My 14-year-old son, Adam, was a school bus nerd long before he was a towboat nerd. His interest in school buses began long before kindergarten, I guess because he often went with his mother or me to take his older siblings to the bus stop or to go there to pick them up.
Through the years, we've become familiar with most of the conventional (C-type) and flatnose (D-type) bus models made by the three American school bus manufacturers: IC Corp. (International), Thomas Built (Freightliner) and Blue Bird. The second proudest moment in Adam's life was right after his kindergarten year, when the folks at Thomas Built learned of his love for the C2 model and invited him to tour their factory at High Point,. N.C., which ended with his being allowed to steer a C2 fresh off the factory floor around a parking lot. His proudest moment was steering the AEP towboat Hoosier State after its christening at Rising Sun, Indiana, in May 2010.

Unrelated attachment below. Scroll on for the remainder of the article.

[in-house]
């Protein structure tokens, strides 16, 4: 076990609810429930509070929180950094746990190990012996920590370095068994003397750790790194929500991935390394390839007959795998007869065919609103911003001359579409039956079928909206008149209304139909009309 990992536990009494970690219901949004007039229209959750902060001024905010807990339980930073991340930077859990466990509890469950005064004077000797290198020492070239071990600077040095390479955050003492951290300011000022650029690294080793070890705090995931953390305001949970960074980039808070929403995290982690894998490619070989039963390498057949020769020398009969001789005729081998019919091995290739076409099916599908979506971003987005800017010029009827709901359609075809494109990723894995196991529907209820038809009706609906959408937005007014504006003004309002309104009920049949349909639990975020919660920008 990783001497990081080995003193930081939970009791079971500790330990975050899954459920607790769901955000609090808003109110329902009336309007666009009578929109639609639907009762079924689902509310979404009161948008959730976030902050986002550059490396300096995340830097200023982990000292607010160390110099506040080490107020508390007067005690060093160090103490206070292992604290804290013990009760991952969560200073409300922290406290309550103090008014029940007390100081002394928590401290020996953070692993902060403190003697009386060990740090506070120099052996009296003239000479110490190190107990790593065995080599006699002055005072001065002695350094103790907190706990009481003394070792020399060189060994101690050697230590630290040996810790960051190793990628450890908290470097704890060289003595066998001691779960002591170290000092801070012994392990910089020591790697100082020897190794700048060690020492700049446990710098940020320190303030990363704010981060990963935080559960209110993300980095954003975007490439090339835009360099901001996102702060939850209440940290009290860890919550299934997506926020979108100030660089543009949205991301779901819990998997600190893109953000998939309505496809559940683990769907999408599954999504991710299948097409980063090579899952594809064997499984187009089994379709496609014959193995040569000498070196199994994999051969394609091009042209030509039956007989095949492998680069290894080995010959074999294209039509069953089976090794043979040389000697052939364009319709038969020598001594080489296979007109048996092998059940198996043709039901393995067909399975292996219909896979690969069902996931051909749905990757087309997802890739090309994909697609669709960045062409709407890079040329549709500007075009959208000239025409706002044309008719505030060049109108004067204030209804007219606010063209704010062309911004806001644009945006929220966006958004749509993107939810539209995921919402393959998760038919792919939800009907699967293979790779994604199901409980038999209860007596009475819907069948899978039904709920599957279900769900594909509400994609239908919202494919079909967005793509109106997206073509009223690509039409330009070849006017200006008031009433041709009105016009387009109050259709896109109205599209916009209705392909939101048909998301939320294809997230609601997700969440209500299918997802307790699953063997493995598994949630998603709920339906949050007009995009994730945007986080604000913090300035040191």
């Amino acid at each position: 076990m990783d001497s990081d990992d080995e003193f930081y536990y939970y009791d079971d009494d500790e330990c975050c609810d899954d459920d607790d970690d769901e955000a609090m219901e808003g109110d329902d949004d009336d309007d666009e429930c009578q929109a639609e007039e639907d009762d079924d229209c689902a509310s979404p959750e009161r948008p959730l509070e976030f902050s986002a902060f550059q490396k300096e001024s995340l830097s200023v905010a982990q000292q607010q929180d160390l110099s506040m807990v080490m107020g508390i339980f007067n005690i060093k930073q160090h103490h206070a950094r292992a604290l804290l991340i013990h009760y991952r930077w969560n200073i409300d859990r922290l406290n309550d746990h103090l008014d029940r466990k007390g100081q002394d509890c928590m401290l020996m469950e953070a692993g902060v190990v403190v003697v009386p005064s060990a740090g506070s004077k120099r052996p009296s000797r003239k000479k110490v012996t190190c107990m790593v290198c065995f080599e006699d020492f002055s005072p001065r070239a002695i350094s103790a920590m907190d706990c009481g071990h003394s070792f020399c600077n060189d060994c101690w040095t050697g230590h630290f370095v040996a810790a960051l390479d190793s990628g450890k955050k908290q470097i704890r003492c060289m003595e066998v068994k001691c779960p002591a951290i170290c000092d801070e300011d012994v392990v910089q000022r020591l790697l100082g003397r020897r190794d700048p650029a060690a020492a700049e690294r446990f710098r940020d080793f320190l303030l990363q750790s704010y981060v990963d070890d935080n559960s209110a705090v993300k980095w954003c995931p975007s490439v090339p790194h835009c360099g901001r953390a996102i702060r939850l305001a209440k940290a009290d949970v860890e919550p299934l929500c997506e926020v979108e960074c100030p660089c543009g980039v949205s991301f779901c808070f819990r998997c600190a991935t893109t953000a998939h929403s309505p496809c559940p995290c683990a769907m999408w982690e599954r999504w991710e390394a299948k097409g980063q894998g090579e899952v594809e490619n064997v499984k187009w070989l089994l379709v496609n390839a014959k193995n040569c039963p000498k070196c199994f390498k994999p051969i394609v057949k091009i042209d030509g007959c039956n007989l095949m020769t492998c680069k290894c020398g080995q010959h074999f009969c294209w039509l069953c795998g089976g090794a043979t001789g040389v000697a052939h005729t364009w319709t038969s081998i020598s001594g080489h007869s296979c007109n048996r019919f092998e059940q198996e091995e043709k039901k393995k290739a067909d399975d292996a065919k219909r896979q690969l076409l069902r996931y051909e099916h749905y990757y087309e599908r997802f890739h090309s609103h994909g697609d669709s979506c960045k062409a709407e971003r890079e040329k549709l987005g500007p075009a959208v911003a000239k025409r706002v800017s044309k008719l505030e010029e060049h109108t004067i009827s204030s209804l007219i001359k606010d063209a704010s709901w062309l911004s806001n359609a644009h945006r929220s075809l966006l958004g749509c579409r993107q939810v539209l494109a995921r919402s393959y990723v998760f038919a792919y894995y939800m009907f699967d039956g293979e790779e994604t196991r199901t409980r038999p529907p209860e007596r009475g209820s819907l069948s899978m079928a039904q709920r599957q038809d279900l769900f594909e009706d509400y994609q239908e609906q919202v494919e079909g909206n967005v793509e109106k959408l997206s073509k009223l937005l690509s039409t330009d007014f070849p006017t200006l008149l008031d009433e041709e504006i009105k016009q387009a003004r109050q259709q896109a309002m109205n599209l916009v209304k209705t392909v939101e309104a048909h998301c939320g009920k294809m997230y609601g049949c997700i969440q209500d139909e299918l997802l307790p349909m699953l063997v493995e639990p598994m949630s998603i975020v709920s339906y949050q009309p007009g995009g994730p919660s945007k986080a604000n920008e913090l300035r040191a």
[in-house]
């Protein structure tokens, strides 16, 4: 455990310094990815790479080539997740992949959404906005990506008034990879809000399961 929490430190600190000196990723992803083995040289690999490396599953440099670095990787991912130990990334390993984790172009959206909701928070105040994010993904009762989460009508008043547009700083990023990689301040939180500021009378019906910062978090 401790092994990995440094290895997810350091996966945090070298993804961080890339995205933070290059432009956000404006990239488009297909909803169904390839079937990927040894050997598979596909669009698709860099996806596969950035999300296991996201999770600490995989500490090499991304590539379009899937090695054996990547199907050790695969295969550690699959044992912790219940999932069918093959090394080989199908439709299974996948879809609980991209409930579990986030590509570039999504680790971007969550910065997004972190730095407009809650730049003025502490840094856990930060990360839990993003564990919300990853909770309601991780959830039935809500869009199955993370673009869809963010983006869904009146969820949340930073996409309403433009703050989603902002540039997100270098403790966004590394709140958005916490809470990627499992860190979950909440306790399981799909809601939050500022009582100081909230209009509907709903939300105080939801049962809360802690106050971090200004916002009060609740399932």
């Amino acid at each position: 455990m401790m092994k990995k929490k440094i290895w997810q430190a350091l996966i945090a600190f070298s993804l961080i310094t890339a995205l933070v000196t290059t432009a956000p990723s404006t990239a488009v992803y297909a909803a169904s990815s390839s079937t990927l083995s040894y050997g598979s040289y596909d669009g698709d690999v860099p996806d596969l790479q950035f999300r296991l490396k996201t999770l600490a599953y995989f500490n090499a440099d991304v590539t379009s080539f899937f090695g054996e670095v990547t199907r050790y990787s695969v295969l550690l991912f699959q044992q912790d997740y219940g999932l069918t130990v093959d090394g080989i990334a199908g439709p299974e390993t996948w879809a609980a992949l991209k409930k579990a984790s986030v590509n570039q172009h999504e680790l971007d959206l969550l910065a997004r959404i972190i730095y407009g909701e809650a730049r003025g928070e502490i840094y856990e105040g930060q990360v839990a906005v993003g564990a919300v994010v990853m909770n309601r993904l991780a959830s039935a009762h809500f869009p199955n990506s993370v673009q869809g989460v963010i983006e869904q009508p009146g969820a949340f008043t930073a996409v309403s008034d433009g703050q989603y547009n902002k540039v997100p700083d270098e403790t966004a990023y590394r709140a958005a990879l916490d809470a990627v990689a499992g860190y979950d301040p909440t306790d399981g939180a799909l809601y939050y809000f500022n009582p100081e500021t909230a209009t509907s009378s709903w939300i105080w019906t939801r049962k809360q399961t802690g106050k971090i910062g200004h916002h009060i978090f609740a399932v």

Yesterday, on the first day back from spring break, Adam's bus driver told him he had seen an unusual bus recently in Columbus, Ohio. The driver showed Adam a picture of it. It looked like a cross between the Thomas Built C2 model and the IC CE model.
The driver did some checking around the Internet and found it was made by a Canadian company called Lion in Montreal. Lion has some dealerships in the South and Midwest, but none close enough to our home in West Virginia that we would have known anything about it.
Will we see Lion buses around here? I don't know. Lion doesn't make flatnoses, and districts around here tend to buy both conventional and flatnoses from the same manufacturer, so maybe not. But I look forward to seeing one in person someday.
But probably not as much as Adam does.